I had the bacon sandwich with avocado and chilli jam (£7) with a side of oh-so-creamy scrambled eggs (£2). Avocado is always a winner for me, and I do like a menu to make a bit of an effort wih staple brunch items such as sandwiches or a full English. Speaking of which, Charlie had the Village veggie breakfast (£10) which was one of the most inventive non-meat breakfasts I’ve come across with halloumi, egg, mushroom, tomato, quinoa, chilli and carrot. (As a side note, the Bill’s vegetarian breakfast (£7.95) is pretty ace on this front too.)
Laureen’s photo
After this, we decided we wanted brunch pudding, so headed to Del Aziz. All of us have been there before, and we decided on a pot of fresh mint tea and three cakes to share between the four of us. We went for baked cheesecake, banana and walnut cake and apple and walnut tart. I am LOVING apple tarts at the moment! The cake was massive, the tea delicious and we spent almost three hours lounging on the sofas in the corner. Devine.
Charlie’s photo
Finally, I get to the race report part. I went home, had a cake-induced nap and woke up grouchy with the rain lashing down against my window. Going to run around Victoria Park was the last thing I wanted to do. Nevertheless, soon I was stood freezing at the start line, and instead of a plan to take it easy, Charlie had somehow got me and Harry to agree to try (for as long as we could) to go sub-50. Umm, what?!
Charlie’s photo

We were the closest to the start of a race that I’ve even been, so we were off very quickly. We settled into a 8:45 pace for the first two miles, with me and/or Harry saying “I could slow down” at fairly regular intervals. We passed the awesome Cheer Dem at 4k, and despite speeding up after coming through the cheers, it become obvious by around halfway that sub-50 was off the cards.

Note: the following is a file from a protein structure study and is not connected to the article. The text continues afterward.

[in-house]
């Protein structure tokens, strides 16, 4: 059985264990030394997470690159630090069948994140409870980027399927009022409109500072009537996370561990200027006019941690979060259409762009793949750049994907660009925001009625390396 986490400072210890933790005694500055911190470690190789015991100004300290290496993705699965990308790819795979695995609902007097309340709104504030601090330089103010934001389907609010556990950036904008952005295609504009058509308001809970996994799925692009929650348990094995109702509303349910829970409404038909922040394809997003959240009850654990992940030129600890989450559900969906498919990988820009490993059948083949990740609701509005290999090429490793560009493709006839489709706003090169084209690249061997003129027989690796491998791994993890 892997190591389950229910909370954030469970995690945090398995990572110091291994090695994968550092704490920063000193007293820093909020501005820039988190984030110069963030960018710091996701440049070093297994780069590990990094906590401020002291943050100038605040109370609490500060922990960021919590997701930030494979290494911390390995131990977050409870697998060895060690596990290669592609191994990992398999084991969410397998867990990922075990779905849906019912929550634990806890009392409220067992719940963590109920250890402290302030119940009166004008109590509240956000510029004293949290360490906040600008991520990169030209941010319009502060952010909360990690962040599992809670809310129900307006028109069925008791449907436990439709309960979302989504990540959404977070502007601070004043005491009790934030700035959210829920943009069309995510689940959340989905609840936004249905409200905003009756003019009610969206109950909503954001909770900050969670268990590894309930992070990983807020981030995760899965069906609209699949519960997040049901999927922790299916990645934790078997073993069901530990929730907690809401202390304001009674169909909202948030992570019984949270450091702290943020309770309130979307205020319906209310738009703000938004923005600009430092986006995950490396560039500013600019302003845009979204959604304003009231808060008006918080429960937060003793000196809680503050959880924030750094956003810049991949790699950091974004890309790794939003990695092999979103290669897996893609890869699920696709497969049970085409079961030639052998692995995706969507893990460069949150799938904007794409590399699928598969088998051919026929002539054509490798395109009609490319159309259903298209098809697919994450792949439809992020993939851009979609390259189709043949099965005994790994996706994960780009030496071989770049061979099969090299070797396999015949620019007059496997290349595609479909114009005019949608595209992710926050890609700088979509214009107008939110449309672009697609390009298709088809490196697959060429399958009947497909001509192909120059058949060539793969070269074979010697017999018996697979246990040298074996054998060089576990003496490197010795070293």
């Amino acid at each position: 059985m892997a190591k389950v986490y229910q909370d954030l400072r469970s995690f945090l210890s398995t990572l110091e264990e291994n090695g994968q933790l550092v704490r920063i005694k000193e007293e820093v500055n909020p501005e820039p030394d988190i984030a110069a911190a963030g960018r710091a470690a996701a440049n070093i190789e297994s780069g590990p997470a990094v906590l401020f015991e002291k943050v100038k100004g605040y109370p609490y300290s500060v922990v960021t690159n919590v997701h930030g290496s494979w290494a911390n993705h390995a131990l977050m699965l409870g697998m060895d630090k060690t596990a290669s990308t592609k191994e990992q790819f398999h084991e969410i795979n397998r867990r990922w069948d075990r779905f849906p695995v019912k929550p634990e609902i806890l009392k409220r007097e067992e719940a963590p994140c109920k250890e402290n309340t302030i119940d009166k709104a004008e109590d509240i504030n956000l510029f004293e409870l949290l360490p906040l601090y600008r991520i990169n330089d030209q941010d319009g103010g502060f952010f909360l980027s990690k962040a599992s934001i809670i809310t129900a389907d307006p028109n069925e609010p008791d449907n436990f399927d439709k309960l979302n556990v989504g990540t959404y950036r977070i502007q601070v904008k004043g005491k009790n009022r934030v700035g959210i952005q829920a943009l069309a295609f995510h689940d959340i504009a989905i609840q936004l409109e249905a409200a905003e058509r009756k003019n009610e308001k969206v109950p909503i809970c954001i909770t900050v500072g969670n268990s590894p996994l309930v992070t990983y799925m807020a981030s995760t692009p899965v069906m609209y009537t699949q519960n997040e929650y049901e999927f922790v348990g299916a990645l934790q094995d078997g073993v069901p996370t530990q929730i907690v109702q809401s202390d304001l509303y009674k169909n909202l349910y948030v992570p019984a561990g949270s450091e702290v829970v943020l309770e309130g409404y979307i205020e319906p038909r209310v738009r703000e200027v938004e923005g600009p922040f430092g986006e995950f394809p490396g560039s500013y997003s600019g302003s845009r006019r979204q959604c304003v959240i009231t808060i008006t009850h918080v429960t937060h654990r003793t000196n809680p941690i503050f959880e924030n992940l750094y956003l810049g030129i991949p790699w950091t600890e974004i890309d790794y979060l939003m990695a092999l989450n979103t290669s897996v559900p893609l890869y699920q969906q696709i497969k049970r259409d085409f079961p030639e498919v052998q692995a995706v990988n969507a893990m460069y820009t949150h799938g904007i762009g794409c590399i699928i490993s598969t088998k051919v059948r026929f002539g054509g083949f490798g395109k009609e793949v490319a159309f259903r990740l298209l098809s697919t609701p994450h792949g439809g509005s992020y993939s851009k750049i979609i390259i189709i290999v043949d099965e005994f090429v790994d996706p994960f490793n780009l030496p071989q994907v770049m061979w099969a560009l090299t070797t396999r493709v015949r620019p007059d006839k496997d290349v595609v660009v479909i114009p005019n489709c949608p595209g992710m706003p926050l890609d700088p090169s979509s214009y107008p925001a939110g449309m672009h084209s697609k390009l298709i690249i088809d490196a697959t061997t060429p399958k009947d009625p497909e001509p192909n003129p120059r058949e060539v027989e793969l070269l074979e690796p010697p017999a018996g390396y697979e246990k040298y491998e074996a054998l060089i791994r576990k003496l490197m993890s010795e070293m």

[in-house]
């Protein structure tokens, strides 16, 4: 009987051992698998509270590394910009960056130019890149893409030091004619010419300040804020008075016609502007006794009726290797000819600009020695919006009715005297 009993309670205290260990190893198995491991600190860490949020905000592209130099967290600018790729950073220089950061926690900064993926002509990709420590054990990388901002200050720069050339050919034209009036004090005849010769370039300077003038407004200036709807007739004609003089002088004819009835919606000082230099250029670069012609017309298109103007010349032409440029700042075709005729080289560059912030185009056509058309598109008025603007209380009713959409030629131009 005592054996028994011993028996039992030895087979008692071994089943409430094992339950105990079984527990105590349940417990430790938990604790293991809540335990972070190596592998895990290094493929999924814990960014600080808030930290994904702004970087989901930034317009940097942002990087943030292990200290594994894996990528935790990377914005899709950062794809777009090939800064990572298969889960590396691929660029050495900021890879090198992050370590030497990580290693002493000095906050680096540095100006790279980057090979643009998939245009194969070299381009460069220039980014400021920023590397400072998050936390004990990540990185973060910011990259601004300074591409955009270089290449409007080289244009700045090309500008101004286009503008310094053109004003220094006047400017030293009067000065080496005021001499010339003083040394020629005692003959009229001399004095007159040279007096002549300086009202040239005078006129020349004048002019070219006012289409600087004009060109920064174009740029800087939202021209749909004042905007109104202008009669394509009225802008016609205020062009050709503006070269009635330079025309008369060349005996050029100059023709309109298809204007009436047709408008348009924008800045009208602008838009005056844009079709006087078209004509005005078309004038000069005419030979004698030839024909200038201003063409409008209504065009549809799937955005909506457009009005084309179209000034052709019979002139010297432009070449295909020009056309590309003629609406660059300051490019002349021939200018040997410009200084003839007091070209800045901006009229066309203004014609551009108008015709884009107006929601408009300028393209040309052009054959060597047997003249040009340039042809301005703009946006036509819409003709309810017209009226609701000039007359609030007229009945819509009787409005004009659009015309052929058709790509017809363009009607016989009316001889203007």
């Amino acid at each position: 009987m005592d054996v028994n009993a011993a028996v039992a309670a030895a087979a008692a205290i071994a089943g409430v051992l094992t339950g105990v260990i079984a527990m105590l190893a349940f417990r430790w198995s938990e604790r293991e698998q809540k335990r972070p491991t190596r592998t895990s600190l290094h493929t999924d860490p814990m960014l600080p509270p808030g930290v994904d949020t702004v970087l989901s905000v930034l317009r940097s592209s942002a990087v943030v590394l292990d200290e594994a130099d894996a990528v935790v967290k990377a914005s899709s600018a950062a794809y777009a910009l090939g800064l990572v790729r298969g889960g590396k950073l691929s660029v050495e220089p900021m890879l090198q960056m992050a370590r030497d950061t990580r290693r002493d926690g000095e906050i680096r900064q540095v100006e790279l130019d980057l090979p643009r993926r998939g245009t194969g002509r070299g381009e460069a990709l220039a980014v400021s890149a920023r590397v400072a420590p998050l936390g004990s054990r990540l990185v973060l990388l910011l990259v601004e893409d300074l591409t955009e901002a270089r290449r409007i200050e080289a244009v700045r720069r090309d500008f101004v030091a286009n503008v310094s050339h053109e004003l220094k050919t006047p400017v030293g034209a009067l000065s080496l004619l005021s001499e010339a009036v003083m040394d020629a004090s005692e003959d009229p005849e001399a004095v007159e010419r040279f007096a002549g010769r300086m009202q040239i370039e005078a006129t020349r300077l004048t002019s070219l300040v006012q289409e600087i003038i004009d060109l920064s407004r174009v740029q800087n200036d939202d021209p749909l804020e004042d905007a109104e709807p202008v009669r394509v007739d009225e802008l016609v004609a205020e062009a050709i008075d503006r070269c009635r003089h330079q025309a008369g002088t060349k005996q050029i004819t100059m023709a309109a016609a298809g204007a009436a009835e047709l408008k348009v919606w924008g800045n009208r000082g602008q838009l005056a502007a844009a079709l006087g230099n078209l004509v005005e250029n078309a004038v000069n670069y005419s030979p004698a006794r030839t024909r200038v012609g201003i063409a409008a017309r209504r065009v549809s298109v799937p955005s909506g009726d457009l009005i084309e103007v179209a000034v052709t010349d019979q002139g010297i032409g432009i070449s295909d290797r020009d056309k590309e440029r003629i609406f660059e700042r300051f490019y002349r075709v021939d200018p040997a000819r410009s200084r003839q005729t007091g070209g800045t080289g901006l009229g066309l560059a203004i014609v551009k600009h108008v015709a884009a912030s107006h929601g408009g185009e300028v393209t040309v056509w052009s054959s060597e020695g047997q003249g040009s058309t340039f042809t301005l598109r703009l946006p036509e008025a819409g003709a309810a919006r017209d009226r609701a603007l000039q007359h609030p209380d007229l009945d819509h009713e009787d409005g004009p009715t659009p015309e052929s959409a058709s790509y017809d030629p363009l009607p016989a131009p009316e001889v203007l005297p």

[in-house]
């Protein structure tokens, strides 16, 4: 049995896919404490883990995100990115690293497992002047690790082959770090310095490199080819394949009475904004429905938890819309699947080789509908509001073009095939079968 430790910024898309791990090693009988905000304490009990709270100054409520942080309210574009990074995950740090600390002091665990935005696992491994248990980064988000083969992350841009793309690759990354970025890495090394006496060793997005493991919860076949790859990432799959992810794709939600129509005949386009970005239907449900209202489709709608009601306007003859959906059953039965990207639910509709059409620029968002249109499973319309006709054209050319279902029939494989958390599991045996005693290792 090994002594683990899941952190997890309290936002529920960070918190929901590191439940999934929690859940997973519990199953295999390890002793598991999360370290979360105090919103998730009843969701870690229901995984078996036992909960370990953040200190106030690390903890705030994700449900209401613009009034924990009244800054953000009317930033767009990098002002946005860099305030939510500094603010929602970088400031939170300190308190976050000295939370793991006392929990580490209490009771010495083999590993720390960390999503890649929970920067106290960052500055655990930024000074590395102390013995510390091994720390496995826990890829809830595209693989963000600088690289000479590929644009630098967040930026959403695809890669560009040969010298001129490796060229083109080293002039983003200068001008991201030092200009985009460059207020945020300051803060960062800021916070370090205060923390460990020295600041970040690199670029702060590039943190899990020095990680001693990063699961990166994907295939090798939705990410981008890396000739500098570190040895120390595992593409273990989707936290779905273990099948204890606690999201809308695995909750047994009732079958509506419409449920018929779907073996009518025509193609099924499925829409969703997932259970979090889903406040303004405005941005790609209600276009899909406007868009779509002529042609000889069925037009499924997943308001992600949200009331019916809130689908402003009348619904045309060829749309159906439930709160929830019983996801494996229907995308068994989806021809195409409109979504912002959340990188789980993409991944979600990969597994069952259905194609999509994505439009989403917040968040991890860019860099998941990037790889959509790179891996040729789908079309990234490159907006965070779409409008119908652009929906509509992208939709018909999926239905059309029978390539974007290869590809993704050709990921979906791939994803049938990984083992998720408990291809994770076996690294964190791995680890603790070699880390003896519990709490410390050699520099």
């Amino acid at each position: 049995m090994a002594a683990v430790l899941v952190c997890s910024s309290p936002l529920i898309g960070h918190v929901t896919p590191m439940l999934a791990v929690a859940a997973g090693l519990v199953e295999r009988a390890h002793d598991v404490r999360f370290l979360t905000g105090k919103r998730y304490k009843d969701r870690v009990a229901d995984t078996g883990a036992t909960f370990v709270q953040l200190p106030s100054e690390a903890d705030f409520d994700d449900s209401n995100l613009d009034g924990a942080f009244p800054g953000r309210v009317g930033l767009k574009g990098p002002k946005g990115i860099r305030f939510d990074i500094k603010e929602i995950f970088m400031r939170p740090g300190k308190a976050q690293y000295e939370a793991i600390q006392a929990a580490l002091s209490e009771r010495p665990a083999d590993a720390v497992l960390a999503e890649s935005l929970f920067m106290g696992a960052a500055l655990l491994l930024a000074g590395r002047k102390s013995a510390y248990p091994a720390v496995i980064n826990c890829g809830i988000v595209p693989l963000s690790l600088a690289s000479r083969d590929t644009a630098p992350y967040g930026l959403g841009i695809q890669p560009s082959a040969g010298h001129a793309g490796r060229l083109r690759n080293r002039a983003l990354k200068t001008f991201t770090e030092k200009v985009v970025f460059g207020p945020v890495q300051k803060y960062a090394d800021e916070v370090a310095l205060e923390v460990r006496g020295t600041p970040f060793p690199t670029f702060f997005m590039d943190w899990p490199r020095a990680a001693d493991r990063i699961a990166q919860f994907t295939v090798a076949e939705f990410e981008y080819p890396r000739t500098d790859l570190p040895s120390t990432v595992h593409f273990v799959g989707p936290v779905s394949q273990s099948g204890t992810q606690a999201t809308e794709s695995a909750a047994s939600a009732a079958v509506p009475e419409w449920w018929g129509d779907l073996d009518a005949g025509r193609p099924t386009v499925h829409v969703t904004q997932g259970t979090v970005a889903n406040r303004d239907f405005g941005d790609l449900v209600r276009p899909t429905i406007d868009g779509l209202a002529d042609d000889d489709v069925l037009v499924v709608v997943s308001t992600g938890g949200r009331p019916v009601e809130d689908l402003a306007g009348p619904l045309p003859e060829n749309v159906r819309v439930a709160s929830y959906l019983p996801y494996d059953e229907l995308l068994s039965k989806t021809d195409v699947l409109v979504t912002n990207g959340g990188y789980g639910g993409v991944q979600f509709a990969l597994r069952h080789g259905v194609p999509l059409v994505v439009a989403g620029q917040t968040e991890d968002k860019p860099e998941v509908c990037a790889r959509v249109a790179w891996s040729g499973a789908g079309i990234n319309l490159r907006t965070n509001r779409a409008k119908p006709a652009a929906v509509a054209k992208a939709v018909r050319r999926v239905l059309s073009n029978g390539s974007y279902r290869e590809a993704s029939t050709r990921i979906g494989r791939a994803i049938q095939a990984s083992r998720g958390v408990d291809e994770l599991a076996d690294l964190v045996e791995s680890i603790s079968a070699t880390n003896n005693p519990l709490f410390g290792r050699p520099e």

Photo by Ash Narod

Did this mean Charlie let us step off the gas? HELL NO. She was the ultimate cheerleader and pacer all in one, tearing her way through the crowds and for most of it I literally felt like I was clinging on. It was super congested by the second lap, but somehow we managed to gain speed. Round two of Cheer Dem was even better than the first, and boosted us to a fastest final mile of 8:07. This was followed by the final few hundred metres at a pace of 7:30!

Unfortunately neither Charlie or Harry beat their PBs, but their fantastic pacing, dragging, chat and encouragement helped me take almost 3 minutes off mine (which still stood from WOTN last year), coming in at 53:15. I am absolutely chuffed with that time, and it has given me the confidence to think that one day, I might be able to conquer sub-50 (Charlie’s definitely got it in the bag).

After the race, we found a few of the TNR girls (in the tent handing out free Prosecco, natch) and we headed to Shoreditch for Pad Thai. A perfect end to a perfect day.

Charlie's photos
Charlie’s photos

Despite being really dubious beforehand and really not wanting to run at the time, this was a really, really good race. It’s come on LOADS since last year (bigger race village, speedier bag drop, more starting waves, less windy and narrow course) and I had a really great time. I wouldn’t hesitate in recommending people sign up. For me to have broken my PB at this race two years running it must be doing something right, eh?!

2013 and the medals that made it

A look at my year in running – without a doubt the best so far – through the medium of my medal rack…